Friday, 9 December 2011

9 December 2011: The day Britain left Europe

David Cameron emerged as the villain of the hour in the early hours of this morning as news broke that after tense all-night discussions, the UK has vetoed treaty change to save the faltering euro. The meeting then went to plan B, forging ahead on a new treaty with just the 17 countries of the eurozone. But nine non-eurozone countries then said they would also sign the new treaty, leaving the UK as the lone one out. This may sound like a small detail, but in reality it is huge. As the world press is reporting this morning, this effectively means the UK has begun the process of leaving Europe. And even the UK’s usual allies in the American media were aghast.

“UK Threatens Eurozone” headlined ABC News this morning. “UK to Euro nations: We’re out, good luck” heralded CBS News this morning. The reason for Cameron’s veto is bound to make him even more unpopular globally. In order to give his assent to the treaty change, which would not have affected Britain but only the countries using the euro, he demanded that the UK be given an opt-out from proposed increased regulation on banks and financial traders. That financial transaction tax (or 'banker tax') proposed by the EU earlier this year had nothing to do with last night's negotiations.

France and Germany balked, and Cameron walked. As one journalist friend noted last night, "The UK has refused to help solve the crisis because it wants to help the banks who started the crisis." Because the other 26 members walked away and went ahead without Britain, it means the financial transaction tax is still on the table, and the situation on that issue is unchanged from what it was before the summit. Cameron walks away with nothing.

Putting the global economy at risk in order to protect London City traders may not be the most popular stance given the current economic crisis. And Sarkozy emerged from the meeting this morning eager to exploit this. “You cannot have an opt-out and then ask to participate in all the discussion about the euro that you did not want to have, and which you also criticised,” Sarkozy declared to the press after emerging from the meeting at 5:30 this morning. It took Cameron a full half-hour after Sarkozy spoke to comport himself and figure out what he was going to say in his own press conference.

Thursday, 8 December 2011

Cameron's choice tonight: will UK be inside or outside the room?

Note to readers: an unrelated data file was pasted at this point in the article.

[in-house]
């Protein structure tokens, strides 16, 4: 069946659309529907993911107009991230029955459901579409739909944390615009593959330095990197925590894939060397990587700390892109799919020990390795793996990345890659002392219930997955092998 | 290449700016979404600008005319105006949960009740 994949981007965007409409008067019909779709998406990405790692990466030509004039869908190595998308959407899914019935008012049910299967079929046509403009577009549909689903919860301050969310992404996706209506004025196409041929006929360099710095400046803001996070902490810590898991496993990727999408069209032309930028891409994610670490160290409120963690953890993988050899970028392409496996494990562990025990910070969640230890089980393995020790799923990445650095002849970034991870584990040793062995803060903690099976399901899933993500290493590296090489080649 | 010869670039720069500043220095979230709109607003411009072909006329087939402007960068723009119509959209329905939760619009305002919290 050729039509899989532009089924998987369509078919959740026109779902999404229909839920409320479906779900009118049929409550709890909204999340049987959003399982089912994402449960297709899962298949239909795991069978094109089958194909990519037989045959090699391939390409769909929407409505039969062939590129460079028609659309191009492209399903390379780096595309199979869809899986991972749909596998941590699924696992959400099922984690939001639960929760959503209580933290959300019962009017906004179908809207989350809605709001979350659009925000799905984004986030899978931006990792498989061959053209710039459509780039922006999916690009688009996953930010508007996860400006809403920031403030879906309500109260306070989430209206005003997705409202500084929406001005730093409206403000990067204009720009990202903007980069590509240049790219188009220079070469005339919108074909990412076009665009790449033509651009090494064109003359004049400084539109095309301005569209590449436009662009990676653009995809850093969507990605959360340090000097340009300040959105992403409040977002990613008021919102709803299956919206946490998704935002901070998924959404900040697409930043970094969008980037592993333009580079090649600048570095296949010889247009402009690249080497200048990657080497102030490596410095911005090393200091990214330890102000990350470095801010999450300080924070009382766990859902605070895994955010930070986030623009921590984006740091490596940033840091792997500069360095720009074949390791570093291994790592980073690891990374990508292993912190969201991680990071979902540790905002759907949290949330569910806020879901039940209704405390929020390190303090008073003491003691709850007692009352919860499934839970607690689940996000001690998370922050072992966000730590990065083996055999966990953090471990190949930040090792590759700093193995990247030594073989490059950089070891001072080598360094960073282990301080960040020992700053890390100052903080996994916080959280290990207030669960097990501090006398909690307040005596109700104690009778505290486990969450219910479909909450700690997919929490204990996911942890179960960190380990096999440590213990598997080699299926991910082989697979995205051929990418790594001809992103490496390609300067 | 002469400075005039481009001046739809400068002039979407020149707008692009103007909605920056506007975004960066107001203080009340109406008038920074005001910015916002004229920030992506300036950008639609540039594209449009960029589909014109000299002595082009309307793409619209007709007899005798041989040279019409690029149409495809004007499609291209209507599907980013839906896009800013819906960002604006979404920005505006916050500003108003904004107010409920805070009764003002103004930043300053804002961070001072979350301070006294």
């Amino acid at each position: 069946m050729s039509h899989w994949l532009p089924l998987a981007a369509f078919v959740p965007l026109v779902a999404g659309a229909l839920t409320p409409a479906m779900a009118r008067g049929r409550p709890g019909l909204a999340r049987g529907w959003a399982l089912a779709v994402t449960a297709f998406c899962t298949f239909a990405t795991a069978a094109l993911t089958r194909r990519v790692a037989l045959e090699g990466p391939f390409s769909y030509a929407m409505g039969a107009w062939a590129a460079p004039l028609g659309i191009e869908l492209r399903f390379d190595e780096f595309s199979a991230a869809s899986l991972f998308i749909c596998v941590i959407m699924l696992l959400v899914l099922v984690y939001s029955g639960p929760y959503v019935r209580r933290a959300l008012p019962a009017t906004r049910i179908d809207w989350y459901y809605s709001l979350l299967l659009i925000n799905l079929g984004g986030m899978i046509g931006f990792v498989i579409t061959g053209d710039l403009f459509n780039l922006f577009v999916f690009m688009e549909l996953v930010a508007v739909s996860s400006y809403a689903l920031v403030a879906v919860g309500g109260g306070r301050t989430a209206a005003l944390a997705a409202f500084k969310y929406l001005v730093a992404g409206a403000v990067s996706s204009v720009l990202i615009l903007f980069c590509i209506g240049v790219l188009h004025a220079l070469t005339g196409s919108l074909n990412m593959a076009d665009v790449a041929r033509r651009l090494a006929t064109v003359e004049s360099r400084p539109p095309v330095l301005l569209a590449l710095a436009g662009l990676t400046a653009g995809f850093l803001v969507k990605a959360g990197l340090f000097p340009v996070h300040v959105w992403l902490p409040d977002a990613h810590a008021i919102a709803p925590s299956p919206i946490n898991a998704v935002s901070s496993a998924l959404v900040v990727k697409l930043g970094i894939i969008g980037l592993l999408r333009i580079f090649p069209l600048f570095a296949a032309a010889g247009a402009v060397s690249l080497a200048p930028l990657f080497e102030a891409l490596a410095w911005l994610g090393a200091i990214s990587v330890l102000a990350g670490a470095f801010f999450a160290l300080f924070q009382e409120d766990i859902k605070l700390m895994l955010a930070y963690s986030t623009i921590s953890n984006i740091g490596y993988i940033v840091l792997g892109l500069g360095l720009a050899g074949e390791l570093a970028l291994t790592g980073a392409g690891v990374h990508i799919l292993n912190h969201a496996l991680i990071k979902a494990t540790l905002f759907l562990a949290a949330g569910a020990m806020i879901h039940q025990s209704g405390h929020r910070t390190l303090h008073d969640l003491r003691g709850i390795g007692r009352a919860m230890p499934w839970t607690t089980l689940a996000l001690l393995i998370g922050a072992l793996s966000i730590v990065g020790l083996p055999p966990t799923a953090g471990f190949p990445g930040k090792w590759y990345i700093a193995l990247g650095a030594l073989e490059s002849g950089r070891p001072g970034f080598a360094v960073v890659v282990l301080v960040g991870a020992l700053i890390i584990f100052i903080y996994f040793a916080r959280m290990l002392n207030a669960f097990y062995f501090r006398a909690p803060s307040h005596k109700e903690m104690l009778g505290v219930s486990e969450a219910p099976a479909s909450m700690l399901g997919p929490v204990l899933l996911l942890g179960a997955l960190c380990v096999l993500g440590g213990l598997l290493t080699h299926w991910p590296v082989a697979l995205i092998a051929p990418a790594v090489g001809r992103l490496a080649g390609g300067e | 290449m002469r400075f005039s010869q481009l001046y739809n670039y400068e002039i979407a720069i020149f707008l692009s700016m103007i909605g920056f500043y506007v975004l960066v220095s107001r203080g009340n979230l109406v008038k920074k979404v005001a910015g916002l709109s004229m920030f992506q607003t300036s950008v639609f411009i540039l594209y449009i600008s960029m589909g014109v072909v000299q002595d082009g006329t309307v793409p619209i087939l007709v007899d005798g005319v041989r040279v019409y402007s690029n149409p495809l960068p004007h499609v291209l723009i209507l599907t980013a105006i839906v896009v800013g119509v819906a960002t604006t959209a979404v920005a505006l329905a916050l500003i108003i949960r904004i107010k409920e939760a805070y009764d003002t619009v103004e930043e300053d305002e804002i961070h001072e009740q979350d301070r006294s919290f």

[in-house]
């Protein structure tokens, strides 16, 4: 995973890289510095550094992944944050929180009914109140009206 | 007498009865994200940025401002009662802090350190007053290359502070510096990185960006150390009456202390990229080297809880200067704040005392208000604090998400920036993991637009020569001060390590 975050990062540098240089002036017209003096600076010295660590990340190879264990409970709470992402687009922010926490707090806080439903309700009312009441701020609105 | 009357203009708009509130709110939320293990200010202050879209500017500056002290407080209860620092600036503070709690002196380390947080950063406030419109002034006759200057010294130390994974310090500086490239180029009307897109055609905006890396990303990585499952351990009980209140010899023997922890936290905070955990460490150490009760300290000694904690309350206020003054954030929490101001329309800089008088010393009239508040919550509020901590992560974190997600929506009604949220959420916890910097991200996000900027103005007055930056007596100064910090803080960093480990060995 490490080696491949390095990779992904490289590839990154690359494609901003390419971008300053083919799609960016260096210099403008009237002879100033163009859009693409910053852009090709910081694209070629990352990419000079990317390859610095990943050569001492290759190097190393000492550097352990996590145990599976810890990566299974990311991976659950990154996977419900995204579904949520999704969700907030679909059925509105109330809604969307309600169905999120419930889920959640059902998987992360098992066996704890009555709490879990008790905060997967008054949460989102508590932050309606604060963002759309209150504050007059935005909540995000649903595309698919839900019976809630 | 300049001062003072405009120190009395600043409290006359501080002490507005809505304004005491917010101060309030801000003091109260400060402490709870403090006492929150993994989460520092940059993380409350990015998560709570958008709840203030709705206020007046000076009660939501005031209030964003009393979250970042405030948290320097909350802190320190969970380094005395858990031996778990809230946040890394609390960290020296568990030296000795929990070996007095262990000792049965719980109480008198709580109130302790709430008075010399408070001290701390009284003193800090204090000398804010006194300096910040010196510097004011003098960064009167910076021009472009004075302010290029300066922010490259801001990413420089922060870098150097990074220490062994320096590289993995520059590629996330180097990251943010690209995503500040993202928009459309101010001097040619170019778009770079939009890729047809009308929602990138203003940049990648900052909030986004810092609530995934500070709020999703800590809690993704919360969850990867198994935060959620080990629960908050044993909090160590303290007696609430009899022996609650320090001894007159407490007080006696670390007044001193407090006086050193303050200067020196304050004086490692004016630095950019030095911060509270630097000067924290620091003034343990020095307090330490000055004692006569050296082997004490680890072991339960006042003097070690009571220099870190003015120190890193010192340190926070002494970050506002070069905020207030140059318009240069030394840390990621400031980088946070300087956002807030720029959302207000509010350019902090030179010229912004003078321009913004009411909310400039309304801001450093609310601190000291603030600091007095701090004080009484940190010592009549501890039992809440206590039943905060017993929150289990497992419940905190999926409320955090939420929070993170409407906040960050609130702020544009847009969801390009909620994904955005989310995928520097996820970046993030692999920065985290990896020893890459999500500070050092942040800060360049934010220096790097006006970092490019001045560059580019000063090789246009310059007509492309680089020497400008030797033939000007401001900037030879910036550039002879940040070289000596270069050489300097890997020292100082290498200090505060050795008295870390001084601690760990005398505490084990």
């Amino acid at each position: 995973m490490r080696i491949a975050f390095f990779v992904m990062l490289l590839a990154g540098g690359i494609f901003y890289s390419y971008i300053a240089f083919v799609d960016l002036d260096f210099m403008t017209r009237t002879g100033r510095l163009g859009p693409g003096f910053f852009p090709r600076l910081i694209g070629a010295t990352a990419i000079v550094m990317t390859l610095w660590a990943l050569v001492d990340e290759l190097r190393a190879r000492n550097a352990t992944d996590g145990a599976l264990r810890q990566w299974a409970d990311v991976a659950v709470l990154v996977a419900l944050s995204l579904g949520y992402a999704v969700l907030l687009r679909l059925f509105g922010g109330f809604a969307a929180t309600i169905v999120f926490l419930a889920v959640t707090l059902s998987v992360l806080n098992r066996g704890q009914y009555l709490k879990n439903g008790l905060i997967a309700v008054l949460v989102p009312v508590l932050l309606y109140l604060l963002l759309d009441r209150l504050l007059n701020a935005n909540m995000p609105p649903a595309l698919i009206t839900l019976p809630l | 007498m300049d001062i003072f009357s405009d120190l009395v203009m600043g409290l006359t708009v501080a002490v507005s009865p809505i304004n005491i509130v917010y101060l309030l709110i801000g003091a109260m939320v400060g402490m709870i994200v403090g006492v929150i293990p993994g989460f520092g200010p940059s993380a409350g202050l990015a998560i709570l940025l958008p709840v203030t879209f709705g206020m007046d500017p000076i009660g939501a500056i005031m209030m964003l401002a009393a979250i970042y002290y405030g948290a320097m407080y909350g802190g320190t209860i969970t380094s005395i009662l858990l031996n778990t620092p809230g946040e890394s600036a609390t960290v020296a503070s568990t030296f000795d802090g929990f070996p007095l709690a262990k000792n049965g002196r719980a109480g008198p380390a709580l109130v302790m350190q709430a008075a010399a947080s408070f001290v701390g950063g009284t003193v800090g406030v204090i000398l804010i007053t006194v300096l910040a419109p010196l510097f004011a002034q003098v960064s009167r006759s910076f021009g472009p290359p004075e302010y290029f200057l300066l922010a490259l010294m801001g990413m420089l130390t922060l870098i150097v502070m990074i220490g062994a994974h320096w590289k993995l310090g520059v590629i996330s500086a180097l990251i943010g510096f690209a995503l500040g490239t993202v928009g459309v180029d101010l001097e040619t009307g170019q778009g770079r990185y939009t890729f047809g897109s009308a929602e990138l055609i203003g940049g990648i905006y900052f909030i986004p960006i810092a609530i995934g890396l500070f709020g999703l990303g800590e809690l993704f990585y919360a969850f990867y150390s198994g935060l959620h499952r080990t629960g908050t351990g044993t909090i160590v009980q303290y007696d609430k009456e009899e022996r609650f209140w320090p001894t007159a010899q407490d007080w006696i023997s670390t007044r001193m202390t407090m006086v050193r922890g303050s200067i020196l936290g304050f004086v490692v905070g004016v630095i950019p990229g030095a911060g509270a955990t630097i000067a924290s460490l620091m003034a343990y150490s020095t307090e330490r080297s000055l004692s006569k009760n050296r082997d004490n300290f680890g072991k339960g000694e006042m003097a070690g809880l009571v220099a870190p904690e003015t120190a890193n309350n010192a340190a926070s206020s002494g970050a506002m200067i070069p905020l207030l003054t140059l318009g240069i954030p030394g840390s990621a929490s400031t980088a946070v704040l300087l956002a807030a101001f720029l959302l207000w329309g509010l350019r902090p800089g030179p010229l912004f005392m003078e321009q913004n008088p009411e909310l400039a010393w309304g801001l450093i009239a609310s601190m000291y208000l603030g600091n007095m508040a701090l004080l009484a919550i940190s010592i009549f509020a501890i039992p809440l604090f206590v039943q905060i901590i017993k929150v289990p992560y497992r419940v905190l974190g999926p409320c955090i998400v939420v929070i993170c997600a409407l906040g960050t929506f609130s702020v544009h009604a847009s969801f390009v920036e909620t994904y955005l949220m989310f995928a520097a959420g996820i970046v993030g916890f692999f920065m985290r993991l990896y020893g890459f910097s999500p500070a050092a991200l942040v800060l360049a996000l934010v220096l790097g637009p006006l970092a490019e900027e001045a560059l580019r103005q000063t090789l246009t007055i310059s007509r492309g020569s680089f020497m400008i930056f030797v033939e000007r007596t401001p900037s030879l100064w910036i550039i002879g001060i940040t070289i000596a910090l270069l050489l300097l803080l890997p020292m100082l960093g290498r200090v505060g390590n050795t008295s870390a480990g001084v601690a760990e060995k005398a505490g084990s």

The degree to which the Left has become irrelevant in Europe was in evidence today as the European People’s Party (EPP), the EU grouping of Europe’s centre-right conservative parties, met in Marseille. The annual meeting of centre-right leaders, which coincidentally is this year a day before the final European Council, has toda become a first round in the treaty change talks. US Treasury Secretary Timothy Geithner has been there meeting with Europe's Conservative leaders, helping them to devise a strategy to save the Euro. Every leader who is important in this process was there today.

But it is not only the Left that is noticeable in their absence today in Marseille. Despite being a centre-right conservative leader, David Cameron is not there either. That’s because in 2009 Cameron took the decision to take his Tory party out of the EPP group and create a new, europsceptic grouping called ‘European Conservatives and Reformists’. That group is essentially just the British Conservatives, with a few hard right parties from Eastern Europe thrown in for good measure.

That decision, which was the fulfilment of a promise he made to the Eurosceptic wing of the Tory party in 2005 in order to be appointed party leader, may well be weighing heavily on the British leader’s mind today. He has already been locked out of the discussions amongst Eurozone leaders to devise a strategy to end the euro crisis. Now he is also locked out of the pre-summit meeting today in Marseille where so much of the strategy is being formulated. The later is a self-inflicted wound, and must be particularly hard to take considering it’s hard to see how creating a new EU group has benefitted the Tories in any way.

Tuesday, 6 December 2011

Kicking them while they’re down